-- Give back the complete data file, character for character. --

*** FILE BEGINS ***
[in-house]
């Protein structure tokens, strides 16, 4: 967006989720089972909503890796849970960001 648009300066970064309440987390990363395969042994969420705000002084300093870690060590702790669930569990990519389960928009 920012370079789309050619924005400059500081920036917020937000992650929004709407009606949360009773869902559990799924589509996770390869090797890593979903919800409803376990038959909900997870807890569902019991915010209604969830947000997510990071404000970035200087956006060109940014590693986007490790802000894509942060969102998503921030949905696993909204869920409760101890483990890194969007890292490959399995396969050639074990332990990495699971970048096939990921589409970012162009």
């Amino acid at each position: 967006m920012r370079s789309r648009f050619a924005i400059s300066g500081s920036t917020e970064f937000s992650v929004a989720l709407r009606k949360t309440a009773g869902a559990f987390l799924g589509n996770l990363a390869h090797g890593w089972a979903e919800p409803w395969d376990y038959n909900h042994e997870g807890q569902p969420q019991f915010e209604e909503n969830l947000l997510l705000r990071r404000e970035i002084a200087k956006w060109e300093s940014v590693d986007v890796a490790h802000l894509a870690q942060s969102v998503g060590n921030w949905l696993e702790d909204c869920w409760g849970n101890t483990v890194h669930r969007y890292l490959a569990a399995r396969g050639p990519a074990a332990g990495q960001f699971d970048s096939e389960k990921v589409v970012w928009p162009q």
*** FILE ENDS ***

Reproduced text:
[in-house]
């Protein structure tokens, strides 16, 4: 967006989720089972909503890796849970960001 648009300066970064309440987390990363395969042994969420705000002084300093870690060590702790669930569990990519389960928009 920012370079789309050619924005400059500081920036917020937000992650929004709407009606949360009773869902559990799924589509996770390869090797890593979903919800409803376990038959909900997870807890569902019991915010209604969830947000997510990071404000970035200087956006060109940014590693986007490790802000894509942060969102998503921030949905696993909204869920409760101890483990890194969007890292490959399995396969050639074990332990990495699971970048096939990921589409970012162009």
């Amino acid at each position: 967006m920012r370079s789309r648009f050619a924005i400059s300066g500081s920036t917020e970064f937000s992650v929004a989720l709407r009606k949360t309440a009773g869902a559990f987390l799924g589509n996770l990363a390869h090797g890593w089972a979903e919800p409803w395969d376990y038959n909900h042994e997870g807890q569902p969420q019991f915010e209604e909503n969830l947000l997510l705000r990071r404000e970035i002084a200087k956006w060109e300093s940014v590693d986007v890796a490790h802000l894509a870690q942060s969102v998503g060590n921030w949905l696993e702790d909204c869920w409760g849970n101890t483990v890194h669930r969007y890292l490959a569990a399995r396969g050639p990519a074990a332990g990495q960001f699971d970048s096939e389960k990921v589409v970012w928009p162009q």